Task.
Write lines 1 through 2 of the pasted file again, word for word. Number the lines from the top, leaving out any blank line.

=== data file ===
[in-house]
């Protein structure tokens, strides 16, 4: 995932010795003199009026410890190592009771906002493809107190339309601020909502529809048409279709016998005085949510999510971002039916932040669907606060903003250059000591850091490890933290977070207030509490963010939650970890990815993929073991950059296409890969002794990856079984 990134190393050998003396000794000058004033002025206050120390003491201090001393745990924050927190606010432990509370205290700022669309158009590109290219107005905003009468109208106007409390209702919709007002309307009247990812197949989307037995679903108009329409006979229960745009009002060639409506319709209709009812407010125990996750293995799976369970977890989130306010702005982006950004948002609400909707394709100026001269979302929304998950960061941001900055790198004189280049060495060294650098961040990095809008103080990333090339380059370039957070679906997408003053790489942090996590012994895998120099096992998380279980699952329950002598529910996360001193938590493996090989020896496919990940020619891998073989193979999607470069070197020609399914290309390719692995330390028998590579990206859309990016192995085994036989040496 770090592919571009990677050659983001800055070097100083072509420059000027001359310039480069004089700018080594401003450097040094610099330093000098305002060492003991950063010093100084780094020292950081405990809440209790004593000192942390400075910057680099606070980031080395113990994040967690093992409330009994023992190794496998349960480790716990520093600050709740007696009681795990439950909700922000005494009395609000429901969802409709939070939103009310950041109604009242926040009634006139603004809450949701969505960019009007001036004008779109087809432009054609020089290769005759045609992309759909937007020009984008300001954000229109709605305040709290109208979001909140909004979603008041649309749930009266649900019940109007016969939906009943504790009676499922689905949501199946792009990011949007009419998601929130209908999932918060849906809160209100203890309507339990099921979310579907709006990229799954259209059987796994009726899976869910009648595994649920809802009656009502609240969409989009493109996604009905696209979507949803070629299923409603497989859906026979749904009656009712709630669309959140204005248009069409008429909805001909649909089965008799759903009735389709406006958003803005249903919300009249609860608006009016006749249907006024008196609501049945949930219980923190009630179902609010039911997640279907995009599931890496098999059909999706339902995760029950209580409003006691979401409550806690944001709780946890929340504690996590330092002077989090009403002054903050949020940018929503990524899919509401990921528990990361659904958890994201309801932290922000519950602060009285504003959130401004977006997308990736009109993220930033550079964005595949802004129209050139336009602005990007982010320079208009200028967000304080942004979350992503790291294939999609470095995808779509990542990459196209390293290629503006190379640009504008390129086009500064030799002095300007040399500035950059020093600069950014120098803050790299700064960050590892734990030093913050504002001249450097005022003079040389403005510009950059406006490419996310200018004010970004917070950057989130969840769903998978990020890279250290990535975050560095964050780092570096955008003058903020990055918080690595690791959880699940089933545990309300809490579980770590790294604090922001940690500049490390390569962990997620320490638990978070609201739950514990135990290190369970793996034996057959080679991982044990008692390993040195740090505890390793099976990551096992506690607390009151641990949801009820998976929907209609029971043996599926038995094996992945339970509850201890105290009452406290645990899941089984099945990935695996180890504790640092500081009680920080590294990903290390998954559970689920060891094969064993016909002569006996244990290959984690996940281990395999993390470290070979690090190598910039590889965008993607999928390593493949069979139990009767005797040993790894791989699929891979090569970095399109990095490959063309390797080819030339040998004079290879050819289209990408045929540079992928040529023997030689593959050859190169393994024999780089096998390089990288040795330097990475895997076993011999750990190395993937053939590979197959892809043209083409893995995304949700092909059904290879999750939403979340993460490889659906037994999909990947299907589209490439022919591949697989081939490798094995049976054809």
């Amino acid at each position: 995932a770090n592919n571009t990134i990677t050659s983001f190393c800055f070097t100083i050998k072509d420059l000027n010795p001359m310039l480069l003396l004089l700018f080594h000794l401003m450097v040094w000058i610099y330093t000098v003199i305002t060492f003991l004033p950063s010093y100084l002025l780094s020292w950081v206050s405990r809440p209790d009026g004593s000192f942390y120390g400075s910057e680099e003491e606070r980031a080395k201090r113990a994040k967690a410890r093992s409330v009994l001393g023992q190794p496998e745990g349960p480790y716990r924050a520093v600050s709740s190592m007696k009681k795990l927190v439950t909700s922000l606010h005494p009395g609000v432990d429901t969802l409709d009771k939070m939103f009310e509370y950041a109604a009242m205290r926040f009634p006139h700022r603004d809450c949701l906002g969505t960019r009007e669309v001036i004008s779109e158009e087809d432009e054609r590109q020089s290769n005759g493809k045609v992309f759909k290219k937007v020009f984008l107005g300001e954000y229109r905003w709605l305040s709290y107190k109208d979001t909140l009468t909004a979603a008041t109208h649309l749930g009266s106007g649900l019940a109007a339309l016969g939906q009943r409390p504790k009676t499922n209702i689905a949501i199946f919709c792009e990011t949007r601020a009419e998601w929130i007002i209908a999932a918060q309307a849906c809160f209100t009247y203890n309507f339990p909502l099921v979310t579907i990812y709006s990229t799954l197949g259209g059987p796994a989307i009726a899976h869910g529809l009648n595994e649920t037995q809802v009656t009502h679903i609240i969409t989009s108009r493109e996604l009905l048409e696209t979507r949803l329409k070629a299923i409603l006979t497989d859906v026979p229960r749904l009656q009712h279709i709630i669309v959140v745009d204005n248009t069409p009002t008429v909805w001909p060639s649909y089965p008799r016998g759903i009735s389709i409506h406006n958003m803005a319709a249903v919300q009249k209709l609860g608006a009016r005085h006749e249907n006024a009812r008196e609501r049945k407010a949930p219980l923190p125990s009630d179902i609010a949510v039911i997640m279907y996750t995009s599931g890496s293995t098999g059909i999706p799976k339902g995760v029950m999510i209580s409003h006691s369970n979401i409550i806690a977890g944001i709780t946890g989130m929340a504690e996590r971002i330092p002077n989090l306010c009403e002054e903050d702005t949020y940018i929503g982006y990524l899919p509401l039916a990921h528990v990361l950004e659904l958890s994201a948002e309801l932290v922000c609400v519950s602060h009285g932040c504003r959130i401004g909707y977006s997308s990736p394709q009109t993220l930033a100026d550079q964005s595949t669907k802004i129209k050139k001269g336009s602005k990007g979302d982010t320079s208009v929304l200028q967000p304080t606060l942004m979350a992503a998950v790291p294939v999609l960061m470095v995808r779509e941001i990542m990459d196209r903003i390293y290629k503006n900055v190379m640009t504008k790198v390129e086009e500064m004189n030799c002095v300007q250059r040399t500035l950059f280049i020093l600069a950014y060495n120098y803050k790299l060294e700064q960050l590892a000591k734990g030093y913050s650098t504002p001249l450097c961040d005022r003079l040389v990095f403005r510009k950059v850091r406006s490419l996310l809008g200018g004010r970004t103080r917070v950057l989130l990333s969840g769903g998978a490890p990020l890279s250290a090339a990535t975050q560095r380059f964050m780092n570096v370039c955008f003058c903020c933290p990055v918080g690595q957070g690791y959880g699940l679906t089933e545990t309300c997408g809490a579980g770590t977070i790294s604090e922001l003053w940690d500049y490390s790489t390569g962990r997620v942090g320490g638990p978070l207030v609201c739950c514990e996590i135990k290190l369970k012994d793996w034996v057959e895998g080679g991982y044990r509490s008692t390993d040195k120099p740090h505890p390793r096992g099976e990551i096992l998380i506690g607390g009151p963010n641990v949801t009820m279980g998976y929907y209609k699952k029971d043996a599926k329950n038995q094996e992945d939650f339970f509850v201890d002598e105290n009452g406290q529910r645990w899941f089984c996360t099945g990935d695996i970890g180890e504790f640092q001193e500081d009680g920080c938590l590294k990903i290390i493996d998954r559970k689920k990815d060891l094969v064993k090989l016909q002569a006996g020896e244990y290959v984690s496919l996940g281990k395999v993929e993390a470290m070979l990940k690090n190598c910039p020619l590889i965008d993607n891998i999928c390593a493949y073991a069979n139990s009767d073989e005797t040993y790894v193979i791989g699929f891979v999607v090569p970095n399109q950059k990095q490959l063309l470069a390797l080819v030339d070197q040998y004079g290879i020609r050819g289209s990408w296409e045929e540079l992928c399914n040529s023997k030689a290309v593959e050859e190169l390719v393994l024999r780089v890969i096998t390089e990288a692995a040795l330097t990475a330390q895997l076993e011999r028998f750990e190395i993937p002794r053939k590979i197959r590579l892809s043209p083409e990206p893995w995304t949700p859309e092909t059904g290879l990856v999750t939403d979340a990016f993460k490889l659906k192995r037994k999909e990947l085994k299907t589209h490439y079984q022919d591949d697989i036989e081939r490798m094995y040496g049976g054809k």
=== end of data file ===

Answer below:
[in-house]
């Protein structure tokens, strides 16, 4: 995932010795003199009026410890190592009771906002493809107190339309601020909502529809048409279709016998005085949510999510971002039916932040669907606060903003250059000591850091490890933290977070207030509490963010939650970890990815993929073991950059296409890969002794990856079984 990134190393050998003396000794000058004033002025206050120390003491201090001393745990924050927190606010432990509370205290700022669309158009590109290219107005905003009468109208106007409390209702919709007002309307009247990812197949989307037995679903108009329409006979229960745009009002060639409506319709209709009812407010125990996750293995799976369970977890989130306010702005982006950004948002609400909707394709100026001269979302929304998950960061941001900055790198004189280049060495060294650098961040990095809008103080990333090339380059370039957070679906997408003053790489942090996590012994895998120099096992998380279980699952329950002598529910996360001193938590493996090989020896496919990940020619891998073989193979999607470069070197020609399914290309390719692995330390028998590579990206859309990016192995085994036989040496 770090592919571009990677050659983001800055070097100083072509420059000027001359310039480069004089700018080594401003450097040094610099330093000098305002060492003991950063010093100084780094020292950081405990809440209790004593000192942390400075910057680099606070980031080395113990994040967690093992409330009994023992190794496998349960480790716990520093600050709740007696009681795990439950909700922000005494009395609000429901969802409709939070939103009310950041109604009242926040009634006139603004809450949701969505960019009007001036004008779109087809432009054609020089290769005759045609992309759909937007020009984008300001954000229109709605305040709290109208979001909140909004979603008041649309749930009266649900019940109007016969939906009943504790009676499922689905949501199946792009990011949007009419998601929130209908999932918060849906809160209100203890309507339990099921979310579907709006990229799954259209059987796994009726899976869910009648595994649920809802009656009502609240969409989009493109996604009905696209979507949803070629299923409603497989859906026979749904009656009712709630669309959140204005248009069409008429909805001909649909089965008799759903009735389709406006958003803005249903919300009249609860608006009016006749249907006024008196609501049945949930219980923190009630179902609010039911997640279907995009599931890496098999059909999706339902995760029950209580409003006691979401409550806690944001709780946890929340504690996590330092002077989090009403002054903050949020940018929503990524899919509401990921528990990361659904958890994201309801932290922000519950602060009285504003959130401004977006997308990736009109993220930033550079964005595949802004129209050139336009602005990007982010320079208009200028967000304080942004979350992503790291294939999609470095995808779509990542990459196209390293290629503006190379640009504008390129086009500064030799002095300007040399500035950059020093600069950014120098803050790299700064960050590892734990030093913050504002001249450097005022003079040389403005510009950059406006490419996310200018004010970004917070950057989130969840769903998978990020890279250290990535975050560095964050780092570096955008003058903020990055918080690595690791959880699940089933545990309300809490579980770590790294604090922001940690500049490390390569962990997620320490638990978070609201739950514990135990290190369970793996034996057959080679991982044990008692390993040195740090505890390793099976990551096992506690607390009151641990949801009820998976929907209609029971043996599926038995094996992945339970509850201890105290009452406290645990899941089984099945990935695996180890504790640092500081009680920080590294990903290390998954559970689920060891094969064993016909002569006996244990290959984690996940281990395999993390470290070979690090190598910039590889965008993607999928390593493949069979139990009767005797040993790894791989699929891979090569970095399109990095490959063309390797080819030339040998004079290879050819289209990408045929540079992928040529023997030689593959050859190169393994024999780089096998390089990288040795330097990475895997076993011999750990190395993937053939590979197959892809043209083409893995995304949700092909059904290879999750939403979340993460490889659906037994999909990947299907589209490439022919591949697989081939490798094995049976054809």